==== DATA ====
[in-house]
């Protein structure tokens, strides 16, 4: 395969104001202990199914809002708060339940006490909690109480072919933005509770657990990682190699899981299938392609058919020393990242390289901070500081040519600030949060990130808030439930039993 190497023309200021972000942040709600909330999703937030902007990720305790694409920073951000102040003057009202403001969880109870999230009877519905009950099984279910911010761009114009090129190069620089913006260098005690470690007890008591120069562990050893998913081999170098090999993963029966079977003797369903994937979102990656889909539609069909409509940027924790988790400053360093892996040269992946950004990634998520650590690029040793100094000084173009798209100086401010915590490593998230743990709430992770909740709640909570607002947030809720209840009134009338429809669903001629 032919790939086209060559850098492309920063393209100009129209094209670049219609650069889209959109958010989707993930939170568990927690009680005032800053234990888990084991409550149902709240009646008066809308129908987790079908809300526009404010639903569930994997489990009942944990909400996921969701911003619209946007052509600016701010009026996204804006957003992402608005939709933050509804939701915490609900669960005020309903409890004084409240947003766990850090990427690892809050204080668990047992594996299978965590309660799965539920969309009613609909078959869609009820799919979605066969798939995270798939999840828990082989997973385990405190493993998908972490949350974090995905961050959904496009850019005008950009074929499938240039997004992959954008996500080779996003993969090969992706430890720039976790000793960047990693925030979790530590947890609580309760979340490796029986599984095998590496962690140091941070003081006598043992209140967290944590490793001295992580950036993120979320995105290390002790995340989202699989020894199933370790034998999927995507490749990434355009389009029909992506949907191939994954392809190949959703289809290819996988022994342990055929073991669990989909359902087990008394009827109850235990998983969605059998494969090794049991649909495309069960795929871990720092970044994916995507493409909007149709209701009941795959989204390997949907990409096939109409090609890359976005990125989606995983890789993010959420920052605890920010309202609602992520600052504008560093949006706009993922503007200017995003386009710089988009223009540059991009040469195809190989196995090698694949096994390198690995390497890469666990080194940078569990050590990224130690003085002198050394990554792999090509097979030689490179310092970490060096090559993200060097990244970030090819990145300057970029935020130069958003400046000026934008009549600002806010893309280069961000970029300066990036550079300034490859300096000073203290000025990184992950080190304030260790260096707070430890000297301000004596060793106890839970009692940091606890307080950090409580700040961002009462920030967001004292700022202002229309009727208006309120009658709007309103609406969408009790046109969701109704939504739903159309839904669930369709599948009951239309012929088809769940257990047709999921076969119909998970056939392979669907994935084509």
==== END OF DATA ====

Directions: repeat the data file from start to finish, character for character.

[in-house]
């Protein structure tokens, strides 16, 4: 395969104001202990199914809002708060339940006490909690109480072919933005509770657990990682190699899981299938392609058919020393990242390289901070500081040519600030949060990130808030439930039993 190497023309200021972000942040709600909330999703937030902007990720305790694409920073951000102040003057009202403001969880109870999230009877519905009950099984279910911010761009114009090129190069620089913006260098005690470690007890008591120069562990050893998913081999170098090999993963029966079977003797369903994937979102990656889909539609069909409509940027924790988790400053360093892996040269992946950004990634998520650590690029040793100094000084173009798209100086401010915590490593998230743990709430992770909740709640909570607002947030809720209840009134009338429809669903001629 032919790939086209060559850098492309920063393209100009129209094209670049219609650069889209959109958010989707993930939170568990927690009680005032800053234990888990084991409550149902709240009646008066809308129908987790079908809300526009404010639903569930994997489990009942944990909400996921969701911003619209946007052509600016701010009026996204804006957003992402608005939709933050509804939701915490609900669960005020309903409890004084409240947003766990850090990427690892809050204080668990047992594996299978965590309660799965539920969309009613609909078959869609009820799919979605066969798939995270798939999840828990082989997973385990405190493993998908972490949350974090995905961050959904496009850019005008950009074929499938240039997004992959954008996500080779996003993969090969992706430890720039976790000793960047990693925030979790530590947890609580309760979340490796029986599984095998590496962690140091941070003081006598043992209140967290944590490793001295992580950036993120979320995105290390002790995340989202699989020894199933370790034998999927995507490749990434355009389009029909992506949907191939994954392809190949959703289809290819996988022994342990055929073991669990989909359902087990008394009827109850235990998983969605059998494969090794049991649909495309069960795929871990720092970044994916995507493409909007149709209701009941795959989204390997949907990409096939109409090609890359976005990125989606995983890789993010959420920052605890920010309202609602992520600052504008560093949006706009993922503007200017995003386009710089988009223009540059991009040469195809190989196995090698694949096994390198690995390497890469666990080194940078569990050590990224130690003085002198050394990554792999090509097979030689490179310092970490060096090559993200060097990244970030090819990145300057970029935020130069958003400046000026934008009549600002806010893309280069961000970029300066990036550079300034490859300096000073203290000025990184992950080190304030260790260096707070430890000297301000004596060793106890839970009692940091606890307080950090409580700040961002009462920030967001004292700022202002229309009727208006309120009658709007309103609406969408009790046109969701109704939504739903159309839904669930369709599948009951239309012929088809769940257990047709999921076969119909998970056939392979669907994935084509």